Re: [MMUSIC] Gen-ART and OPS-Dir review of draft-ietf-mmusic-rtsp-nat-evaluation-15

Magnus Westerlund <magnus.westerlund@ericsson.com> Tue, 12 May 2015 08:38 UTC

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Date: Tue, 12 May 2015 10:37:39 +0200
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To: "Black, David" <david.black@emc.com>, "thomas.zeng@gmail.com" <thomas.zeng@gmail.com>, "General Area Review Team (gen-art@ietf.org)" <gen-art@ietf.org>, "ops-dir@ietf.org" <ops-dir@ietf.org>
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Subject: Re: [MMUSIC] Gen-ART and OPS-Dir review of draft-ietf-mmusic-rtsp-nat-evaluation-15
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Thanks David,

I have put your editorial into my source. I will submit an update when 
suitable, likely after the rest of the IESG had given comments.

Cheers

Magnus

Black, David skrev den 2015-05-10 21:43:
> Well, it's been almost a year since the review of the -14 version, but the draft
> has now been revised, and significantly improved.
>
> Document: draft-ietf-mmusic-rtsp-nat-evaluation-15
> Reviewer: David L. Black
> Review Date: May 10, 2015
> IESG Telechat Date: May 14, 2015
>
> Summary: This draft is almost ready for publication, but has nits that
> should be corrected before publication.
>
> The -15 version has significant changes in response to the Gen-ART/OPS-Dir
> review of the -14 version, e.g., addition of quite a bit of new text on ALG
> considerations.  The two major issues from the review have been resolved
> as follows:
>
>> [1] The abstract characterizes this draft as the evaluation that lead to
>> the mmusic WG's choice of the NAT traversal technique for RTSP, but
>> the evaluation in this draft did not drive that choice,
>
> The title change to the draft, plus several other text changes, notably
> to the first sentence of the second paragraph of Section 4, suffice to
> address this concern.
>
>> [2] (problems with vague descriptions of mechanisms)
>
> The RTP No-OP discussion has been significantly rewritten and text has
> been added Section 4.1.1 on STUN characterization of NATs to address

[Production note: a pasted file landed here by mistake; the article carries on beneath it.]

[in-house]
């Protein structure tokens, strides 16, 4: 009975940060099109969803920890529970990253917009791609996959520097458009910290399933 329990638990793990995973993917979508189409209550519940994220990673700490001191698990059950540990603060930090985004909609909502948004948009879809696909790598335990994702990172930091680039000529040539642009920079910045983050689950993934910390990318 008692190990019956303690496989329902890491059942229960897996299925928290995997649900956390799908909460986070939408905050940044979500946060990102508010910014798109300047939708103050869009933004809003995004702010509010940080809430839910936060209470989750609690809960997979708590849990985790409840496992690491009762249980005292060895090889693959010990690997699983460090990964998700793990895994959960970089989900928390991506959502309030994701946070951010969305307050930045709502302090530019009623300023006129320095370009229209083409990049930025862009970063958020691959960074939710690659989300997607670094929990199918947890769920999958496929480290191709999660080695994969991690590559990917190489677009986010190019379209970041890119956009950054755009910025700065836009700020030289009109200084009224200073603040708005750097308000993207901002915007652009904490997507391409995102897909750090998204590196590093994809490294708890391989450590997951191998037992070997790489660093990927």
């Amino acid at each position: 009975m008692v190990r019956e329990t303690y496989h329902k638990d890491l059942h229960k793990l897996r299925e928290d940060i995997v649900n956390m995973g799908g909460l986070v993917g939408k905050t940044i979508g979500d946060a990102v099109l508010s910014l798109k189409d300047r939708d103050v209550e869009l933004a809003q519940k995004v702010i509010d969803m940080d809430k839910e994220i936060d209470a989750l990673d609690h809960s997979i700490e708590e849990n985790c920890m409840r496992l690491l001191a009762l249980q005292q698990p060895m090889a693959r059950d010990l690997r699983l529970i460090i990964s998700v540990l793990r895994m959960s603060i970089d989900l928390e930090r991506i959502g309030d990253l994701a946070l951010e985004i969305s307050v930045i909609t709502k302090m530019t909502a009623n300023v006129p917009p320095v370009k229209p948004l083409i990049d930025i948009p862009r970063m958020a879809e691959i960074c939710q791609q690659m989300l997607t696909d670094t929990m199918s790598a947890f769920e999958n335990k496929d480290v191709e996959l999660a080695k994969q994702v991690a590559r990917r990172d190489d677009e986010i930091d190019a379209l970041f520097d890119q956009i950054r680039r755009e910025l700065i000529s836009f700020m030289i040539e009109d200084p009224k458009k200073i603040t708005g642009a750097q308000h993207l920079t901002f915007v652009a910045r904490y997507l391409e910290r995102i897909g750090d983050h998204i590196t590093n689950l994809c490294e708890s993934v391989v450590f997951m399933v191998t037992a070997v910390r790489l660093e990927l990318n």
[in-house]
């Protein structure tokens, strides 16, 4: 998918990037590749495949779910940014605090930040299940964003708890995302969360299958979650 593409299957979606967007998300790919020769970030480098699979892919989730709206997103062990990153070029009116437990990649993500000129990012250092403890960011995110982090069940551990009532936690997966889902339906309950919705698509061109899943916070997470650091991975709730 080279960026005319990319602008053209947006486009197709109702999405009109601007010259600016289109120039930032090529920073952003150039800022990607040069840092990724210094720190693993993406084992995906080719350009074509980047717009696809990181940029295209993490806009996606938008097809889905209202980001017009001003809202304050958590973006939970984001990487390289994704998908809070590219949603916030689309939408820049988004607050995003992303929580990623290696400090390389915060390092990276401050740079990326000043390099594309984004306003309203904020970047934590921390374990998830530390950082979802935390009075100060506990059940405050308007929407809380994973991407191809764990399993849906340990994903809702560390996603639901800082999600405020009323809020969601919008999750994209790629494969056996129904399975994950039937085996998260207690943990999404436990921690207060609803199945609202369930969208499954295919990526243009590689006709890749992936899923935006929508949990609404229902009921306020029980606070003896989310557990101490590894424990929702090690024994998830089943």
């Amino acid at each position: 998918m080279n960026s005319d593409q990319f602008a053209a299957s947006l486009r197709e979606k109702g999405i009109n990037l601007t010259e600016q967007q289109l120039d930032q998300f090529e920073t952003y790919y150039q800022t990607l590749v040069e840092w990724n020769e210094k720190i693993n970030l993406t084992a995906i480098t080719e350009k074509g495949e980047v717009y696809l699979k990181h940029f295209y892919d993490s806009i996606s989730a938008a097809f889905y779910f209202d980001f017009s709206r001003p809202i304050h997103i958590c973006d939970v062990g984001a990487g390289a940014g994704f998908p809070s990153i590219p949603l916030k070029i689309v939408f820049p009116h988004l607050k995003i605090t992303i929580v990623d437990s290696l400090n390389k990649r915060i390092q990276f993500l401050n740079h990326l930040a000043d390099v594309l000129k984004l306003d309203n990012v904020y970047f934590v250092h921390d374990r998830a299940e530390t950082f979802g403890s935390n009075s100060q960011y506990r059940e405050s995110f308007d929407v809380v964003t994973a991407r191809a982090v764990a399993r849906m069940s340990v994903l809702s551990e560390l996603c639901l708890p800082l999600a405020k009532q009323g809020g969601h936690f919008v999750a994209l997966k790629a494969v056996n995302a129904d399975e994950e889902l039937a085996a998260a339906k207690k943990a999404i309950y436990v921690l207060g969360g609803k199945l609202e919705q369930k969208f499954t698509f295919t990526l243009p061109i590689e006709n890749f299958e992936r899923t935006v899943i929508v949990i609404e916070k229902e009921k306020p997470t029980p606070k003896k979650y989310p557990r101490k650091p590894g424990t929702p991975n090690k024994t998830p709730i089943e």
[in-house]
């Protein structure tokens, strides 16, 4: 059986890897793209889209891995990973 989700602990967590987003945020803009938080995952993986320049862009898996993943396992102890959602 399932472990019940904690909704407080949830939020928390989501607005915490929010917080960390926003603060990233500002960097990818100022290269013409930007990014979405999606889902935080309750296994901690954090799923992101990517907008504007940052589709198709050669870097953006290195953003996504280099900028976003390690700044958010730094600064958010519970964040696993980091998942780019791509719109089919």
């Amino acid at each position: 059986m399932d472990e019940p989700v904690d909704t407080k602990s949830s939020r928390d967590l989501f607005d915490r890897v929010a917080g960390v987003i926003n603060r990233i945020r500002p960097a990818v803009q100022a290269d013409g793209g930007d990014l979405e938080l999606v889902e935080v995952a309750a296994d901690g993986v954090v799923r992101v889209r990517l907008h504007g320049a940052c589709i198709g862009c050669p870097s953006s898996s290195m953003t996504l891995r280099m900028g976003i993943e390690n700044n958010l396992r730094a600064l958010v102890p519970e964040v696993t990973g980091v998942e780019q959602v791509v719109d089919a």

> this vagueness concern.
>
> All of the minor issues have been addressed.
>
> -- Editorial Comments:
>
> Section 4.6.5
>
> OLD
> 	The three way latching is significantly securer than
> NEW
> 	Three way latching is significantly more secure than
>
> I saw a number of other editorial items in the newly added text that
> I'll leave to the RFC Editor.
>
> idnits 2.13.02 found an obsolete reference:
>
>    -- Obsolete informational reference (is this intentional?): RFC 3489
>       (Obsoleted by RFC 5389)
>
> This is intentional, as the draft refers to an obsolete STUN feature
> in that obsolete RFC, so this idnits complaint can be ignored.
>
> Thanks,
> --David
>
>> -----Original Message-----
>> From: Black, David
>> Sent: Saturday, June 14, 2014 10:57 PM
>> To: Magnus Westerlund (magnus.westerlund@ericsson.com); thomas.zeng@gmail.com;
>> General Area Review Team (gen-art@ietf.org); ops-dir@ietf.org
>> Cc: mmusic@ietf.org; ietf@ietf.org; Black, David
>> Subject: Gen-ART and OPS-Dir review of draft-ietf-mmusic-rtsp-nat-evaluation-
>> 14
>>
>> This is a combined Gen-ART and OPS-DIR review.
>> Boilerplate for both follows ...
>>
>> I am the assigned Gen-ART reviewer for this draft. For background on
>> Gen-ART, please see the FAQ at
>>
>> <http://wiki.tools.ietf.org/area/gen/trac/wiki/GenArtfaq>.
>>
>> Please resolve these comments along with any other Last Call comments
>> you may receive.
>>
>> I have reviewed this document as part of the Operational directorate's ongoing
>> effort to review all IETF documents being processed by the IESG.  These
>> comments
>> were written primarily for the benefit of the operational area directors.
>> Document editors and WG chairs should treat these comments just like any other
>> last call comments.
>>
>> Document: draft-ietf-mmusic-rtsp-nat-evaluation-14
>> Reviewer: David L. Black
>> Review Date: June 14, 2014
>> IETF LC End Date: June 13, 2014
>>
>> Summary: This draft is on the right track, but has open issues
>> 		described in the review.
>>
>> This draft describes and evaluates a number of proposed NAT traversal
>> mechanisms for RTSP.  The draft covers a lot of detailed material
>> about the proposed mechanisms, and necessarily assumes that the reader
>> has some reasonable familiarity with NAT and RTP concepts.
>>
>> Major issues:
>>
>> [1] The abstract characterizes this draft as the evaluation that lead to
>> the mmusic WG's choice of the NAT traversal technique for RTSP, but
>> the evaluation in this draft did not drive that choice, as indicated
>> in Section 6:
>>
>>     Looking at Figure 1 one would draw the conclusion that using TCP
>>     Tunneling or Three-Way Latching is the solutions that best fulfill